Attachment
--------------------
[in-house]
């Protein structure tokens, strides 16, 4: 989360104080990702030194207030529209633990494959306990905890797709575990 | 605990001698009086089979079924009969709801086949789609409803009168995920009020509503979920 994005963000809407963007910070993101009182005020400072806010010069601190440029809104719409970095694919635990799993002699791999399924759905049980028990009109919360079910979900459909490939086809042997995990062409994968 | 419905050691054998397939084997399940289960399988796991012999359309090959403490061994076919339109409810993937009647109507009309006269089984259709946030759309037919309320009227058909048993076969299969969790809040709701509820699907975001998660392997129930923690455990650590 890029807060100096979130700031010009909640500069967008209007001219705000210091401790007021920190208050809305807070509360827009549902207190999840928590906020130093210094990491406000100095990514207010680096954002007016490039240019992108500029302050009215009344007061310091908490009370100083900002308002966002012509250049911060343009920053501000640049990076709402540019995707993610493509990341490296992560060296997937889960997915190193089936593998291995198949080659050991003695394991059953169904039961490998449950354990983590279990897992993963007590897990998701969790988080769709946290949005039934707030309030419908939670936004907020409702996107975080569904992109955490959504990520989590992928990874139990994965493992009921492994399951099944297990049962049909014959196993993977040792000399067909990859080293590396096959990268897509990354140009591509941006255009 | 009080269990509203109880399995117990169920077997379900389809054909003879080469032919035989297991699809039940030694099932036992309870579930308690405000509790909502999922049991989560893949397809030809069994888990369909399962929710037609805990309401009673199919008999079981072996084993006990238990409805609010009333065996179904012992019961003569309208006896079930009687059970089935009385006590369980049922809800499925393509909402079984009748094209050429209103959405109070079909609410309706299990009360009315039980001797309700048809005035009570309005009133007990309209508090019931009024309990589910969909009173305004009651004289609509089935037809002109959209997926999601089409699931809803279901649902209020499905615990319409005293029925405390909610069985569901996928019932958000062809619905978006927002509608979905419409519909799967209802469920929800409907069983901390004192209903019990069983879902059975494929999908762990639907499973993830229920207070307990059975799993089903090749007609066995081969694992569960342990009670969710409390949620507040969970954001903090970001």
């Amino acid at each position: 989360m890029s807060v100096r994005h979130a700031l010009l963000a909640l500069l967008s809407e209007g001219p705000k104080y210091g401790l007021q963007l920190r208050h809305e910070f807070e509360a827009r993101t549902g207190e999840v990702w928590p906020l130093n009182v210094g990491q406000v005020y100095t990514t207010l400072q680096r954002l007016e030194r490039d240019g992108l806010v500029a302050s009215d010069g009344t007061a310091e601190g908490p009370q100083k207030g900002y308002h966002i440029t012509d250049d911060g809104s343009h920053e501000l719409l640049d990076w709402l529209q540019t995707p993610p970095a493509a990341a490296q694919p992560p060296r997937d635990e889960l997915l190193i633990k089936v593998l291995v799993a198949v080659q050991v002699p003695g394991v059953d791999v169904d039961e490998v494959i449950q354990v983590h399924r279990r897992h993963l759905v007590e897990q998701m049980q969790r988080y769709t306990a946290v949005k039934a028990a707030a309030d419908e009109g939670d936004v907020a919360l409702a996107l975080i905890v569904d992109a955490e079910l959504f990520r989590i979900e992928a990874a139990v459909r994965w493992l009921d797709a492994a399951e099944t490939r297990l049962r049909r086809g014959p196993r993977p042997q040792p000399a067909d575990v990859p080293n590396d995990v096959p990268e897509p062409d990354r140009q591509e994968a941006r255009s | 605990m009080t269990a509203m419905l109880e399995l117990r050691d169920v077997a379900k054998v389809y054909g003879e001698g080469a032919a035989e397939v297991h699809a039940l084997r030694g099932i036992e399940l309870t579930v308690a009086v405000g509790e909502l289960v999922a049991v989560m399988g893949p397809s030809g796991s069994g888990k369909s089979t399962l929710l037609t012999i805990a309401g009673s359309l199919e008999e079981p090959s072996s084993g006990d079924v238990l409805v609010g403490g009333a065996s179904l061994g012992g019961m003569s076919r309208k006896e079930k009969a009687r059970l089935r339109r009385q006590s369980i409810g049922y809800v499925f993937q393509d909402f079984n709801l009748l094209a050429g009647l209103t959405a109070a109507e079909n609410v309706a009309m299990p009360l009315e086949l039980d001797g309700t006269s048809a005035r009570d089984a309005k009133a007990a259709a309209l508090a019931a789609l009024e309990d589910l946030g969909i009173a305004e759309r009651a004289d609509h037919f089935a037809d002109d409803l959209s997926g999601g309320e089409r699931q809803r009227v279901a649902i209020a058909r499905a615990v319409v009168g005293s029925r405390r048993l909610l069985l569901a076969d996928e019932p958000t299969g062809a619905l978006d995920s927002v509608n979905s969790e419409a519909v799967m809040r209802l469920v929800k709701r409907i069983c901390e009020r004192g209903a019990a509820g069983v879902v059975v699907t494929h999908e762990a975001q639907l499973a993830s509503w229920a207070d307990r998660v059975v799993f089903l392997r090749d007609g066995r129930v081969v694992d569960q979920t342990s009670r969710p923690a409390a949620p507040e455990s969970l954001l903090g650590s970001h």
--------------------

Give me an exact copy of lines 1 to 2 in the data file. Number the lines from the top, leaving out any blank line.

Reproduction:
[in-house]
């Protein structure tokens, strides 16, 4: 989360104080990702030194207030529209633990494959306990905890797709575990 | 605990001698009086089979079924009969709801086949789609409803009168995920009020509503979920 994005963000809407963007910070993101009182005020400072806010010069601190440029809104719409970095694919635990799993002699791999399924759905049980028990009109919360079910979900459909490939086809042997995990062409994968 | 419905050691054998397939084997399940289960399988796991012999359309090959403490061994076919339109409810993937009647109507009309006269089984259709946030759309037919309320009227058909048993076969299969969790809040709701509820699907975001998660392997129930923690455990650590 890029807060100096979130700031010009909640500069967008209007001219705000210091401790007021920190208050809305807070509360827009549902207190999840928590906020130093210094990491406000100095990514207010680096954002007016490039240019992108500029302050009215009344007061310091908490009370100083900002308002966002012509250049911060343009920053501000640049990076709402540019995707993610493509990341490296992560060296997937889960997915190193089936593998291995198949080659050991003695394991059953169904039961490998449950354990983590279990897992993963007590897990998701969790988080769709946290949005039934707030309030419908939670936004907020409702996107975080569904992109955490959504990520989590992928990874139990994965493992009921492994399951099944297990049962049909014959196993993977040792000399067909990859080293590396096959990268897509990354140009591509941006255009 | 009080269990509203109880399995117990169920077997379900389809054909003879080469032919035989297991699809039940030694099932036992309870579930308690405000509790909502999922049991989560893949397809030809069994888990369909399962929710037609805990309401009673199919008999079981072996084993006990238990409805609010009333065996179904012992019961003569309208006896079930009687059970089935009385006590369980049922809800499925393509909402079984009748094209050429209103959405109070079909609410309706299990009360009315039980001797309700048809005035009570309005009133007990309209508090019931009024309990589910969909009173305004009651004289609509089935037809002109959209997926999601089409699931809803279901649902209020499905615990319409005293029925405390909610069985569901996928019932958000062809619905978006927002509608979905419409519909799967209802469920929800409907069983901390004192209903019990069983879902059975494929999908762990639907499973993830229920207070307990059975799993089903090749007609066995081969694992569960342990009670969710409390949620507040969970954001903090970001």